From Czech Republic:
I am 46, was diagnosed with typeá2 diabetes two years ago, and I am having a problem finding the right way how to keep my sugar levels stable and close to normal values. The doctor found my blood sugar to be 11 mmol/l (198 mg/dl). My weight was 76 kg (about 169 pounds). First of all I have collected all available nutrition information about foods (from books and from supermarkets) and bought a One Touch Profile glucometer and a "rotoped" - the stationary bike for biking indoors. I have tested my blood sugars frequently and tried to keep healthy low fat diet with lots of vegetables.
After two weeks, my fasting plasma glucose was around 8 mmol/l (144 mg/dl). I have rapidly lost weight. It falls as down as to 68 kg (151 pounds). I had no health problems except the blood sugar readings and my weight. I looked very ill being very thin, skinny and pale. All my trousers and jackets were too big for me.
The only result -- my sugar levels remained unchanged, but doctors find acetone in my blood and advised me to increase carbohydrates as fats are, popularly said, "burned on carbohydrates" and to reduce protein income. I tried it, and more I violate my diet several times and find no significant changes in my blood sugar levels; e.g., I was invited to a party where I ate sandwiches with eggs, crackers and drank several big glasses of beer. My reading next morning was 7 mmol/l [126 mg/dl], i.e. less then my "normal" level.
One day my reading was 9 mmol/L [162 mg/dl] in the afternoon. I was very sorry, very disappointed with this result. One hour later I resigned and ate a big cheeseburger in a fast foot. Forty minutes later I returned home, checked for blood sugar again and found incredible 5 mmol/l [90 mg/dl]! So, I increased my carbohydrate intake. I have succeeded to improve my weight to 73 kg and to maintain it. I felt more stronger and more comfortable and my sugar levels were the same as before. But, during laboratory tests my HbA1c level was found 7.4% and also had sugar in my urine. My doctor prescribed one half of a small tablet of Minidiab (one of the new generation of sulfonylureas). It makes my blood sugar as low as 4.8 to 5 mmol/l [86-90 mg/dl] in the morning, while later in the afternoon, the readings are back to the values to 7 to 8 mmol/L [126 to 144 mg/dl].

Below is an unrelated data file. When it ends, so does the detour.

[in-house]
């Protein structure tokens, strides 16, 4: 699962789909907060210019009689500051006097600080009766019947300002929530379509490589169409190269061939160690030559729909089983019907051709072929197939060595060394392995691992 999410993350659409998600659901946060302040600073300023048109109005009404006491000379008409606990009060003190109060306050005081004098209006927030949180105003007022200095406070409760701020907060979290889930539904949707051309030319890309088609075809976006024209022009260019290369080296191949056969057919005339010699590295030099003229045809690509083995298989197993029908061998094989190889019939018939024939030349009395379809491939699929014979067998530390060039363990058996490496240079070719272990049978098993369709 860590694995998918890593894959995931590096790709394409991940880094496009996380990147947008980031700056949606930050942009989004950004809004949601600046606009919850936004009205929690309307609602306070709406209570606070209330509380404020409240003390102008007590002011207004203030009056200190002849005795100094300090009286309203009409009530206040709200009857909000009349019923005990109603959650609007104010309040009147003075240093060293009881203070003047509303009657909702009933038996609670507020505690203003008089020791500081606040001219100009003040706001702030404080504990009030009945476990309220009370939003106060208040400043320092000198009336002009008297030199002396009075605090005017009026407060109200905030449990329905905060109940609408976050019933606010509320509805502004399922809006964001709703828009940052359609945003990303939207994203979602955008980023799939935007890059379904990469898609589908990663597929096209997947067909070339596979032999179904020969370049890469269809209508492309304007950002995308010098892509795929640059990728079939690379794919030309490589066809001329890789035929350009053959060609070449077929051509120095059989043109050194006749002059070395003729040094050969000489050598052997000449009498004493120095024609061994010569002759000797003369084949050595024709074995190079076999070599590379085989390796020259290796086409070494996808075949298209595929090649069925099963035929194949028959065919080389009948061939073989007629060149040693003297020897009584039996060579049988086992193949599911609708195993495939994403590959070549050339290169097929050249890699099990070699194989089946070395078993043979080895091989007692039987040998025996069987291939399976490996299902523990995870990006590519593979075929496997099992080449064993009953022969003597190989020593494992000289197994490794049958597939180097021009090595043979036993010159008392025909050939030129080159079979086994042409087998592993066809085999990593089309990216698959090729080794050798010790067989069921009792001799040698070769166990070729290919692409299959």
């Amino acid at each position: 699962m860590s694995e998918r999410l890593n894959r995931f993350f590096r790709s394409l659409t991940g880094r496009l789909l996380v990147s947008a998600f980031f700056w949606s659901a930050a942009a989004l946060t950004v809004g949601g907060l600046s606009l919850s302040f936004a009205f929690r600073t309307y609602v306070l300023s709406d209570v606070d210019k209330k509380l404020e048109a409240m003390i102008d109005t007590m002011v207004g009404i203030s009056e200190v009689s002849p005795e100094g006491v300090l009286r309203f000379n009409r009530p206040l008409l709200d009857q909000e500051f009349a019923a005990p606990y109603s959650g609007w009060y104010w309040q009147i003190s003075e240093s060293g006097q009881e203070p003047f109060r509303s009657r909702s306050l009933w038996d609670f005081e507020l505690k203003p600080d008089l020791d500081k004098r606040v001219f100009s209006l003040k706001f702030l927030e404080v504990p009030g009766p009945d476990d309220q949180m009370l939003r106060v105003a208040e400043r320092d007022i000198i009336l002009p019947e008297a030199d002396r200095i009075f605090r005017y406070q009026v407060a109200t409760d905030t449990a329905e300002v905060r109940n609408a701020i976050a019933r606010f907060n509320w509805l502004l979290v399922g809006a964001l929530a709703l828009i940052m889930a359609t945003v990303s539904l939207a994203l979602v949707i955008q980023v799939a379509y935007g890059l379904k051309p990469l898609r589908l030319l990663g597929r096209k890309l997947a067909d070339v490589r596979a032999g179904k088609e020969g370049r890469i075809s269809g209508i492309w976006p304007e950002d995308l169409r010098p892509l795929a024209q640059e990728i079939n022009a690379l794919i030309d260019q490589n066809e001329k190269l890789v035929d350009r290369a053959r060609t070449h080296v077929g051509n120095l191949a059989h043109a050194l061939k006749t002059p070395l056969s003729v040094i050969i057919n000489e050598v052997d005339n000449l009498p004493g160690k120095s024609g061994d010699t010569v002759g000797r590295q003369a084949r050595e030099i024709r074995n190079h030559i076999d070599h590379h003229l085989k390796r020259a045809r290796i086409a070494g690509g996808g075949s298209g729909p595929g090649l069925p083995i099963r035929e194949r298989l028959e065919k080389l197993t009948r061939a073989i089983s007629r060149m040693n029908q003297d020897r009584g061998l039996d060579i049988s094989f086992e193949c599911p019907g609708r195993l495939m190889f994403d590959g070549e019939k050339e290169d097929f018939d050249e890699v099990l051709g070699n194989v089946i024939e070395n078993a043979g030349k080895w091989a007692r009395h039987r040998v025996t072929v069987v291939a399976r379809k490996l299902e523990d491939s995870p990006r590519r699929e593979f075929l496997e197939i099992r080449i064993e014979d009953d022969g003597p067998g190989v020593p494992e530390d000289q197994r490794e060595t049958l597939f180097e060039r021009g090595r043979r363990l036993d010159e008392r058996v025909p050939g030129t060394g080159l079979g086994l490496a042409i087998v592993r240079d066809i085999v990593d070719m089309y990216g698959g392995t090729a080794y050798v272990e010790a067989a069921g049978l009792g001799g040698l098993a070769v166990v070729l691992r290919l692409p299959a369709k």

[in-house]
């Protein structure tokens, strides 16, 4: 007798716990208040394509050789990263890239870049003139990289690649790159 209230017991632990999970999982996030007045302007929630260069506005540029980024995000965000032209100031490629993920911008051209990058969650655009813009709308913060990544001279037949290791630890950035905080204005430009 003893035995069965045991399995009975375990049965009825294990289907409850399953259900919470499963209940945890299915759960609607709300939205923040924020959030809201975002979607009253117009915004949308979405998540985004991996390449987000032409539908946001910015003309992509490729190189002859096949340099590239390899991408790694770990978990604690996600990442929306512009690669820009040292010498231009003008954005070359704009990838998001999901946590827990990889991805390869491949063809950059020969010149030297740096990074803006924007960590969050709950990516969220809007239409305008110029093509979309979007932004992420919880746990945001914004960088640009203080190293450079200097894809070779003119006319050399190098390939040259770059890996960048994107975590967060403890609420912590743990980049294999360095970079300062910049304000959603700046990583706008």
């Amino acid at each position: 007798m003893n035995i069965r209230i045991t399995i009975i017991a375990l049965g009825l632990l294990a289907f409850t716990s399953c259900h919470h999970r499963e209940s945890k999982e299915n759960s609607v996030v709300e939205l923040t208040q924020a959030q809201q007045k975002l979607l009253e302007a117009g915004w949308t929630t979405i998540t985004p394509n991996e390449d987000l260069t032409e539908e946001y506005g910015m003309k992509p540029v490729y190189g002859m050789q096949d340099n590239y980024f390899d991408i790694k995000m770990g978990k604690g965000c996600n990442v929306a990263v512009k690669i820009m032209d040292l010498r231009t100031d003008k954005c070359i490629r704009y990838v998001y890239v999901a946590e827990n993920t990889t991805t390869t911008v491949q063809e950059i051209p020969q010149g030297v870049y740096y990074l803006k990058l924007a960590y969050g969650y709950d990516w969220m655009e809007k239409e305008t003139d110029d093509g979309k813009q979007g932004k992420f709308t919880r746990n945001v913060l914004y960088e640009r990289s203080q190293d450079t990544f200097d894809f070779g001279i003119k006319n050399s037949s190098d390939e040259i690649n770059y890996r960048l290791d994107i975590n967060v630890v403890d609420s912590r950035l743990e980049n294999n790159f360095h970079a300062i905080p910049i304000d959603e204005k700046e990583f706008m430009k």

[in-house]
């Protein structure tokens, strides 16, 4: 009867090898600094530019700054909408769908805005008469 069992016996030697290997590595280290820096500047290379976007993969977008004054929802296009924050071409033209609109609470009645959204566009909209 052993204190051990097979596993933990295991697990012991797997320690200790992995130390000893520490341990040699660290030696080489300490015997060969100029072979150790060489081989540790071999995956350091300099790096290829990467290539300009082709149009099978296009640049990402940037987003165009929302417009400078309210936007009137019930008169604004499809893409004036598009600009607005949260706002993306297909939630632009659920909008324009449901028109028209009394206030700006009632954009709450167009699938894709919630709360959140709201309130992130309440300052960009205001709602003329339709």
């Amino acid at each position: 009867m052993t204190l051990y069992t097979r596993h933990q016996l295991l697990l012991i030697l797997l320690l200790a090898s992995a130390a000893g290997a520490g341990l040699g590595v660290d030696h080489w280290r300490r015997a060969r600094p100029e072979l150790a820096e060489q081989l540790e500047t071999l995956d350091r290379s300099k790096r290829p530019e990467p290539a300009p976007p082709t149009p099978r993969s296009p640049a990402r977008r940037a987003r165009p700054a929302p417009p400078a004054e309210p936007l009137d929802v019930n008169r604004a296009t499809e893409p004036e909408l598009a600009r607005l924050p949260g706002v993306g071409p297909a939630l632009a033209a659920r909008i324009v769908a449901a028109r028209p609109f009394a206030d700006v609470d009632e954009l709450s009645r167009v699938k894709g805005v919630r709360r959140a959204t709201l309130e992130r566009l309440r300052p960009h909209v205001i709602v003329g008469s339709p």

Now, I am confused. My sugar levels tends to be around 7 to 8 mmol/l [126 to 144 mg/dl] except mornings when they are rather higher (but not higher than 9 mmol/l [162 mg/dl]). Exercising has immediate but only a very short term effect. Normal sugar levels reached by medication make me sick. I feel well when I follow a diet relatively high in protein (higher than recommended) but not strictly low-carb one.
The above mentioned experiences lead me to the following questions:
- Is there possible that some people (like me) are "genetically programmed" to higher blood sugar levels that are normal for them?
- Are the blood sugar levels around 8 mmol/l [144-150 mg/dl] harmful for slim people with good blood pressure and relatively slow heartbeat rate?
I think you probably have Late-onset Autoimmune Diabetes of Adulthood (LADA). Testing for antibodies and a glucagon stimulation test might be indicated at this stage to assess what type of treatment you need (maybe even insulin), since according to your hemoglobin A1c and sugar readings, your diabetes seems to need to be better controlled. In fact, normal blood sugar values apply to every healthy person, and there are no data to my knowledge to indicate that some people might be genetically programmed to higher than normal blood sugar levels and still maintain good health.
Original posting 7 Jul 2001
Posted to Daily Care
|Return to the Top of This Page|
Last Updated: Tuesday April 06, 2010 15:09:22
This Internet site provides information of a general nature and is designed for educational purposes only. If you have any concerns about your own health or the health of your child, you should always consult with a physician or other health care professional.
This site is published by T-1 Today, Inc. (d/b/a Children with Diabetes), a 501c3 not-for-profit organization, which is responsible for its contents. Our mission is to provide education and support to families living with type 1 diabetes.
© Children with Diabetes, Inc. 1995-2018. Comments and Feedback.